How to Use Rust with Node.js When Performance Matters

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Rust combines low-level control over performance with high-level convenience and safety guarantees.

Rust 1.0 just got released. Let’s see how and why can we use it with Node!

Rust Features

Before jumping into Rust and its ecosystem, let’s step one back and take a look on what Rust promises.

  • Rust is a systems programming language
  • It focuses on speedsafety and concurrency
  • Great fit to write programs with specific time requirements
  • Ability to write low-level code, like device drivers
  • No garbage collector

Why Using Rust with Node.js?

There can be a number of reasons where Rust can be complementary to a Node.js application. Also, you may ask yourself: why should I use Rust when we already have addons with great helper modules like nan? The short answer for that is if you need to have access to V8/libuv, then you should always use the native addons if not, then you should go for the best tool for the job.

Performance Gains

Blocking the event loop – something that I am sure you don’t want to do. If you have lots of synchronous operations, it can easily happen that you will block it.

These operations can run in a separate process, using Rust for example. Later on we will take a look on how you can do something like this.

For the eager ones: you can see a chart below showing how many seconds did it take with RustNode.js and C to generate the 40th Fibonacci number a 100 times.

Generating fibonacci numbers with Rust, Node.js and C
Generating the 40th Fibonacci Number a 100 times, the lower, the better – the point is not to show if one is faster than the other, just to showcase that Rust can be as fast as C

Example Project

As an example project, let’s create the one showcased before: a small application that can generate Fibonacci numbers.

Installing Rust

If you are using a Mac, you can simply install it using Brew, or visit to download the installer for you operating system. Rust comes with Cargo – Cargo is kind of like NPM in the Node world, except it not just manages your dependencies but also capable of building your projects as well.

Using Cargo

The very first thing that we need when using Cargo is Cargo.toml (like package.json in the Node world).

A simple Cargo.toml file may look like this:


name = "fibonacci"
version = "1.0.0"
authors = [ "Gergely Nemeth <>" ]

The second thing, of course, the Rust source file – src/

fn main() {
    println!("Hello, Node!");

You can build and run this very basic application using cargo run, or if you just want to build it then cargo build.

Calling Rust from Node.js

Now we can build any Rust project – it is time to integrate it with Node.js.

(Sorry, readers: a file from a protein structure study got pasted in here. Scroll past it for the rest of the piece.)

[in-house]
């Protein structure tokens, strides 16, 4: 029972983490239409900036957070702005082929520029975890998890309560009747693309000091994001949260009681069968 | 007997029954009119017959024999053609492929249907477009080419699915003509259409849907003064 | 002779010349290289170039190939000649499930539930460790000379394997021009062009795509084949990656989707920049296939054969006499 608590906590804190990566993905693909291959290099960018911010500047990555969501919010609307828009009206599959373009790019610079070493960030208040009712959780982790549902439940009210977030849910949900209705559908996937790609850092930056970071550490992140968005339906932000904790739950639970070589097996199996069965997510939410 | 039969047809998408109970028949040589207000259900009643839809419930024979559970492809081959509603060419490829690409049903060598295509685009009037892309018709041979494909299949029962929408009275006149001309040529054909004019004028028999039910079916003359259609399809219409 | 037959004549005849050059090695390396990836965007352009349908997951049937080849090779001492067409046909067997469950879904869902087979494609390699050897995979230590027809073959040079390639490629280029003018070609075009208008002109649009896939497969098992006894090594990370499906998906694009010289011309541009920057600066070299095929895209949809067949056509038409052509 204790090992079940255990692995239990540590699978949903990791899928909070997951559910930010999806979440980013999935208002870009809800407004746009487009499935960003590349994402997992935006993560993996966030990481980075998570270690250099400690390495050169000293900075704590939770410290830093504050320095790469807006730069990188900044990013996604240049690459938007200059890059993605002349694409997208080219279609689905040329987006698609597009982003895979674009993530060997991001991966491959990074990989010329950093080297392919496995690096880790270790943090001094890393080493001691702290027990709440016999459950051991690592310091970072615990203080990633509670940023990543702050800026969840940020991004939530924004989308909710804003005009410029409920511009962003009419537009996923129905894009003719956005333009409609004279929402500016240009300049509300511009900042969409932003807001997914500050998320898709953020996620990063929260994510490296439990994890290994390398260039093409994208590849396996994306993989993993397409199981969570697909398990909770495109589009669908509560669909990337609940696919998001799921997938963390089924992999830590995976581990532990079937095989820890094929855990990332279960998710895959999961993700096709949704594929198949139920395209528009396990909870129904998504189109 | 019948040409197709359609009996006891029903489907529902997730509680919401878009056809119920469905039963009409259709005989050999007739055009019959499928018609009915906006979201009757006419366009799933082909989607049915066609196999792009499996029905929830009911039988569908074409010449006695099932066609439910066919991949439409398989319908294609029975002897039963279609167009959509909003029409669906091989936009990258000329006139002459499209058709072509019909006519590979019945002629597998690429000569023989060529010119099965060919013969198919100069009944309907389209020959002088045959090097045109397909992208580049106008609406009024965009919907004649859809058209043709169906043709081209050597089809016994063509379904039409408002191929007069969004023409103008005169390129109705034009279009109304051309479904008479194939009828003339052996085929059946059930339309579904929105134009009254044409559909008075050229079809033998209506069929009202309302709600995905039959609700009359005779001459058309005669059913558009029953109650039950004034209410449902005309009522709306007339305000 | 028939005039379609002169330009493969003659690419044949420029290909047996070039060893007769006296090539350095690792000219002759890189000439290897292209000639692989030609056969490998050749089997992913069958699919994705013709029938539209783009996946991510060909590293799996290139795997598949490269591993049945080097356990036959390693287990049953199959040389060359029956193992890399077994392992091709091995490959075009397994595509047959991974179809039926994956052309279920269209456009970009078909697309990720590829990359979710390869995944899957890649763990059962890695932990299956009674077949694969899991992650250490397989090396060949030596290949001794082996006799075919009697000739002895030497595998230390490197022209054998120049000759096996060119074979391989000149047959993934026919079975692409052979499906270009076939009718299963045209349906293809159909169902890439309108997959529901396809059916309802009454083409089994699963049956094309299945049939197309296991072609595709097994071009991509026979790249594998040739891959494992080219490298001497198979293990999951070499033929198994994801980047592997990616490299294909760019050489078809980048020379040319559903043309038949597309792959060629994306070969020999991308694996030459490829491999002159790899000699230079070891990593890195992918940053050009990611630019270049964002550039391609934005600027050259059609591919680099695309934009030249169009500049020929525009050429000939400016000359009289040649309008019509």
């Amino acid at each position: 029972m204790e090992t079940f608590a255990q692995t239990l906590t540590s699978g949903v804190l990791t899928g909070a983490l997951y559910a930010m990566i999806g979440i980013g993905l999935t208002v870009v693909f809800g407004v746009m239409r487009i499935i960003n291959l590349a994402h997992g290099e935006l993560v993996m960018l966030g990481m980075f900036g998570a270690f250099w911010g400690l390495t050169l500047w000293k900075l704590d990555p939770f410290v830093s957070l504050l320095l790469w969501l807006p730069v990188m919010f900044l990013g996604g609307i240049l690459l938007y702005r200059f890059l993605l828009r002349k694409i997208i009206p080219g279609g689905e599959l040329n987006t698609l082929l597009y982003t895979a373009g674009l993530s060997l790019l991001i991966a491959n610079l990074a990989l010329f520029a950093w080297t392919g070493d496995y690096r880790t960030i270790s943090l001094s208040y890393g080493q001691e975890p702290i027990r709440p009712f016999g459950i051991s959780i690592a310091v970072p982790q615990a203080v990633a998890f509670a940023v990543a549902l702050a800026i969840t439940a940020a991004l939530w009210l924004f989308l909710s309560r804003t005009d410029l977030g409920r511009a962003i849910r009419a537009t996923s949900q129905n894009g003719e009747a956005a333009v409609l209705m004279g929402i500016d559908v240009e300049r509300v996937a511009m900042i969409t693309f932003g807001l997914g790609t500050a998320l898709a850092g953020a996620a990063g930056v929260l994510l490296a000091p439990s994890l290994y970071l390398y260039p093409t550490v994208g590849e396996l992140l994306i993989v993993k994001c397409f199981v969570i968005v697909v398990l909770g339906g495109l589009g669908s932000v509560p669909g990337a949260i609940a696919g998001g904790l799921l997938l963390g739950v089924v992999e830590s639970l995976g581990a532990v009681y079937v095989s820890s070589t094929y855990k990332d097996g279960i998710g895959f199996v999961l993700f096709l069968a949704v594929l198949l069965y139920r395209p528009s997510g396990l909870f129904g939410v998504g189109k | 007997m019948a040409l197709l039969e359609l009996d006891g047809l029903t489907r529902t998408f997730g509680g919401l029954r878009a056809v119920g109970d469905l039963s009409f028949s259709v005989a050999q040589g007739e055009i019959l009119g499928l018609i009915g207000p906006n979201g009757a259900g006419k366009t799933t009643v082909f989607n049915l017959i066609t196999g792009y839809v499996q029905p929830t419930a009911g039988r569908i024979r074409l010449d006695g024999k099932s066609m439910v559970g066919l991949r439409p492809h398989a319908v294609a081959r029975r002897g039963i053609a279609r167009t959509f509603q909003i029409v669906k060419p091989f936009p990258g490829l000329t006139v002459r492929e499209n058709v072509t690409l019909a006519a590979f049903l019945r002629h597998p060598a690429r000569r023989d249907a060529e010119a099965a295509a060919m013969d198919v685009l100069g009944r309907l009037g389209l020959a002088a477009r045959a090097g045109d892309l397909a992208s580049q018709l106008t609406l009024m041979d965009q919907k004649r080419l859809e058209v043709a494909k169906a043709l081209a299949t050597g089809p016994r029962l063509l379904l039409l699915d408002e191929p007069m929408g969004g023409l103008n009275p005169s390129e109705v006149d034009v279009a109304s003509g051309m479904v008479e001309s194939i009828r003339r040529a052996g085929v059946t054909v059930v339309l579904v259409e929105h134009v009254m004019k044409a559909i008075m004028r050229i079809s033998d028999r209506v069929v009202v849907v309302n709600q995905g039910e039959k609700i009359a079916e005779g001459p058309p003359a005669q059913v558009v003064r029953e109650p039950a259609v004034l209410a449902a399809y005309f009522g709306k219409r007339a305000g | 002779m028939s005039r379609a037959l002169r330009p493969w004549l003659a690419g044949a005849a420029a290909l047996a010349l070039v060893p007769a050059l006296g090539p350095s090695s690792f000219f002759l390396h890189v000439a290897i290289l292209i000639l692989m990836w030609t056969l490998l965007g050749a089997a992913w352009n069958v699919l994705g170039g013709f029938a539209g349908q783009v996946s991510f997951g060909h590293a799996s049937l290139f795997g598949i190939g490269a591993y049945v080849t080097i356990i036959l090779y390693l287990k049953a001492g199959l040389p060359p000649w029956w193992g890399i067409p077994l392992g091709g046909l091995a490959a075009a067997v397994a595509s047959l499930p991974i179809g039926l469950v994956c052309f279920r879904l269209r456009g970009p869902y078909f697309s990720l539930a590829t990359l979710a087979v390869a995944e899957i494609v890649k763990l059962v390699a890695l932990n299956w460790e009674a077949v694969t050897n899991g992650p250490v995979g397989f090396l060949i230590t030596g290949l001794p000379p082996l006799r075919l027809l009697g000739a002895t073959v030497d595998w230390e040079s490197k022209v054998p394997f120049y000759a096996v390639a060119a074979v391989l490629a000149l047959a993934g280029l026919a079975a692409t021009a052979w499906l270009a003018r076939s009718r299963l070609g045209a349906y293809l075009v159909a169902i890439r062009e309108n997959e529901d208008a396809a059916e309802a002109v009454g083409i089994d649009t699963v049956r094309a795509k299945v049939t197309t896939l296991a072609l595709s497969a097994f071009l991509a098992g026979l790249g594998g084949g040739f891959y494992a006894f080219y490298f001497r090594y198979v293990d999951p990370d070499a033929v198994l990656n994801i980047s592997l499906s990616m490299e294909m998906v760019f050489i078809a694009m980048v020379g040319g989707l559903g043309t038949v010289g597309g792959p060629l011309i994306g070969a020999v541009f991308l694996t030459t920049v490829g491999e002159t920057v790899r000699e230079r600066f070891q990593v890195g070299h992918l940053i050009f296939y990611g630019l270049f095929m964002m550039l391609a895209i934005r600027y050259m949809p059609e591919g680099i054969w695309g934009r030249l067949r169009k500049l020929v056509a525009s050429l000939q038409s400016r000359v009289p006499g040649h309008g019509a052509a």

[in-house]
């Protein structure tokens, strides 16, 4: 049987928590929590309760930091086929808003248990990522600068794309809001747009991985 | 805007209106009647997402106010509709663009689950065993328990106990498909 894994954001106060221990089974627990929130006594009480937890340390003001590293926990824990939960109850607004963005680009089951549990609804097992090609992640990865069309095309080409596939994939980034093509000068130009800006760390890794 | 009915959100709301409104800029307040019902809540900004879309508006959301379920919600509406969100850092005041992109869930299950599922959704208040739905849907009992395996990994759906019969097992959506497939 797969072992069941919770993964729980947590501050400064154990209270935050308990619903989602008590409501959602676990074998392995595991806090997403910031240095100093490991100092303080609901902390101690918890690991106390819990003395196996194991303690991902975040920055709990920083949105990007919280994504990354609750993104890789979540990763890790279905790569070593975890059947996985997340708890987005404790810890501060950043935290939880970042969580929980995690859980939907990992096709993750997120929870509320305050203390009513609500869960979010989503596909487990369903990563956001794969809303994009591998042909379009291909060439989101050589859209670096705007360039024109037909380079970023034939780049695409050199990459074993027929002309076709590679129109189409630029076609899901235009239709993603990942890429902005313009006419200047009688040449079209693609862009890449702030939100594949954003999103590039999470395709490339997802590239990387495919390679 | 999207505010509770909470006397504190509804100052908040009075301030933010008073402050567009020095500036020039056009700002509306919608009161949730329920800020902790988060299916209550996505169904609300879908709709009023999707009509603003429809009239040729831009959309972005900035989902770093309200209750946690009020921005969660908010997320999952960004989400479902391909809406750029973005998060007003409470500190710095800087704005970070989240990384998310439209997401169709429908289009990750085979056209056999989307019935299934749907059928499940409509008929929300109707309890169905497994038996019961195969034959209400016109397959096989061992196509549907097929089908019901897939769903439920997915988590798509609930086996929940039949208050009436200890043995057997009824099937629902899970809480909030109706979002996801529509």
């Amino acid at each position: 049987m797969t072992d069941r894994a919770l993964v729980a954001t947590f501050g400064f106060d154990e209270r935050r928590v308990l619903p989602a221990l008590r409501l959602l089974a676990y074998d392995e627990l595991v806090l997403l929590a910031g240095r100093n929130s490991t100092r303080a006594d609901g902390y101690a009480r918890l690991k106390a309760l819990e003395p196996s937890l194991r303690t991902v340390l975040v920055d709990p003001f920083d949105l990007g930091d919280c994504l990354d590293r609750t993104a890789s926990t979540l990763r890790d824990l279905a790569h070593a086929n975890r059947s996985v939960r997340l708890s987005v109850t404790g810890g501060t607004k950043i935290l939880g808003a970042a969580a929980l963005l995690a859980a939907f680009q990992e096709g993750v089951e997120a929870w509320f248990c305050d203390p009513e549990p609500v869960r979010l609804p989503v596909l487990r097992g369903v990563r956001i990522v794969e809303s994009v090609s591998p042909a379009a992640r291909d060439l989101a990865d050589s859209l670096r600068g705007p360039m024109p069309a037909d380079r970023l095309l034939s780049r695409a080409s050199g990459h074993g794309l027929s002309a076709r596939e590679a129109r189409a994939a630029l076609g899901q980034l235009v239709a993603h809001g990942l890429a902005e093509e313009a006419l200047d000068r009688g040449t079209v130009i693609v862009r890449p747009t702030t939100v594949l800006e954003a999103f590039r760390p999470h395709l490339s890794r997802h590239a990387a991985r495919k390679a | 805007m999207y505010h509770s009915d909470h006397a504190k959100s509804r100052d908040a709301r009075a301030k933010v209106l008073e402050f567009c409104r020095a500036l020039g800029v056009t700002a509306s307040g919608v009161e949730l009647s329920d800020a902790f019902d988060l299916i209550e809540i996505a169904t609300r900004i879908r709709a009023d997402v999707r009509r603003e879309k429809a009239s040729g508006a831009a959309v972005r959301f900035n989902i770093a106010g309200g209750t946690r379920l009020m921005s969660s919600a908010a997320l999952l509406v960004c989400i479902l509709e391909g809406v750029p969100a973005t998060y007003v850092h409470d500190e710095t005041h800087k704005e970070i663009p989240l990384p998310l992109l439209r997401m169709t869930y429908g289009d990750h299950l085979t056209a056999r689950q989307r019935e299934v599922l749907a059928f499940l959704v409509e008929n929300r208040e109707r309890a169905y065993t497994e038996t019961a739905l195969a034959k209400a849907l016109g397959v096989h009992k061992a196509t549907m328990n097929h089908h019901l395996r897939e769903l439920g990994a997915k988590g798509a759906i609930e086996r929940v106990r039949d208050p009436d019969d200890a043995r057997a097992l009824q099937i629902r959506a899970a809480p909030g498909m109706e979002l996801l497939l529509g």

For this purpose, we are going to use something called Foreign Function Interface, FFI in short.

A foreign function interface (FFI) is a mechanism by which a program written in one programming language can call routines or make use of services written in another

To achieve this, we have to modify our Rust project a little. First of all, I am adding a function called fibonacci to the project:

fn fibonacci(x: i32) -> i32 {
  if x <= 2 {
    return 1;
  } else {
    return fibonacci(x - 1) + fibonacci(x - 2);

If we would simply build it and try to run it from Node, it won’t work. Rust changes the name of the function in the compiled output and by default these functions are not publicly accessible. To fix these issues, try this:

pub extern fn fibonacci(x: i32) -> i32 {
  if x <= 2 {
    return 1;
  } else {
    return fibonacci(x - 1) + fibonacci(x - 2);

The #[no_mangle] instructs the Rust compiler not to modify the name of the function, the pub makes it publicly available outside of this module as well, and the extern tells the compiler to make it callable through the C interface. Not a lot of changes, right?

One last thing that we have to add to our Cargo.toml file:

name = "fibonacci"
crate-type = ["dylib"]

These extra lines tell the compiler that we want to create a dynamic library from the source as well, what can be ran from any language, including Node.js as well.

Ok, let’s go to the Node.js part! To call this function from Node, we have to use the ffi module, like this:

var ffi = require('ffi');

var lib = ffi.Library(path.join(__dirname, '../target/release/libembed'), {
  fibonacci: ['int', ['int']]

var num = lib.fibonacci(20);

That’s it, you are calling Rust from Node.js now!

If you want to take a look at the full project, you can do that at the RisingStack GitHub repo. This project also includes a small benchmarking util for Rust, C and JavaScript implementations of the Fibonacci number generator.


Adding Rust to your project is not black magic – if you need to offload computational heavy operations from Node.js, Rust may be one of your best options. As a closing remark, keep in mind the following:

There’s a significant cost in FFI calls, so make them worth it. (Nathan Rajlich)

What are your thoughts on Rust? Share your experience in the comments below.

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